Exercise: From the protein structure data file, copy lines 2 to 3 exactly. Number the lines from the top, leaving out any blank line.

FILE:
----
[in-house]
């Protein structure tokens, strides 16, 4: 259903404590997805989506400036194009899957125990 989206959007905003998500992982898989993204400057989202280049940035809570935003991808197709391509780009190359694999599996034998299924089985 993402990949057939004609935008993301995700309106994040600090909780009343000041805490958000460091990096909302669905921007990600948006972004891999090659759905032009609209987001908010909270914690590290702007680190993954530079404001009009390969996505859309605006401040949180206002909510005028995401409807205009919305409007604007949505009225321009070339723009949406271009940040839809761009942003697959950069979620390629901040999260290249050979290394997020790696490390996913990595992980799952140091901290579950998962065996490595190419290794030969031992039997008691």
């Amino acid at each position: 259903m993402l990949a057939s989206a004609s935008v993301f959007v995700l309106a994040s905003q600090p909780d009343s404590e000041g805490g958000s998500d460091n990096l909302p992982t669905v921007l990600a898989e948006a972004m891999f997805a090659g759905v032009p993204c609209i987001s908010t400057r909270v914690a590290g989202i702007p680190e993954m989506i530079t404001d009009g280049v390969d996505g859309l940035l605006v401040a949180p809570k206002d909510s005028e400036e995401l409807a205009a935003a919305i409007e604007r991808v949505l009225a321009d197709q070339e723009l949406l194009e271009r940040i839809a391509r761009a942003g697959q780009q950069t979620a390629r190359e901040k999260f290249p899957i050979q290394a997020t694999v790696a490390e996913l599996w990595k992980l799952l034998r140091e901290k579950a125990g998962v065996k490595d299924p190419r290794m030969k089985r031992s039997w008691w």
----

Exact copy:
């Protein structure tokens, strides 16, 4: 259903404590997805989506400036194009899957125990 989206959007905003998500992982898989993204400057989202280049940035809570935003991808197709391509780009190359694999599996034998299924089985 993402990949057939004609935008993301995700309106994040600090909780009343000041805490958000460091990096909302669905921007990600948006972004891999090659759905032009609209987001908010909270914690590290702007680190993954530079404001009009390969996505859309605006401040949180206002909510005028995401409807205009919305409007604007949505009225321009070339723009949406271009940040839809761009942003697959950069979620390629901040999260290249050979290394997020790696490390996913990595992980799952140091901290579950998962065996490595190419290794030969031992039997008691």
């Amino acid at each position: 259903m993402l990949a057939s989206a004609s935008v993301f959007v995700l309106a994040s905003q600090p909780d009343s404590e000041g805490g958000s998500d460091n990096l909302p992982t669905v921007l990600a898989e948006a972004m891999f997805a090659g759905v032009p993204c609209i987001s908010t400057r909270v914690a590290g989202i702007p680190e993954m989506i530079t404001d009009g280049v390969d996505g859309l940035l605006v401040a949180p809570k206002d909510s005028e400036e995401l409807a205009a935003a919305i409007e604007r991808v949505l009225a321009d197709q070339e723009l949406l194009e271009r940040i839809a391509r761009a942003g697959q780009q950069t979620a390629r190359e901040k999260f290249p899957i050979q290394a997020t694999v790696a490390e996913l599996w990595k992980l799952l034998r140091e901290k579950a125990g998962v065996k490595d299924p190419r290794m030969k089985r031992s039997w008691w």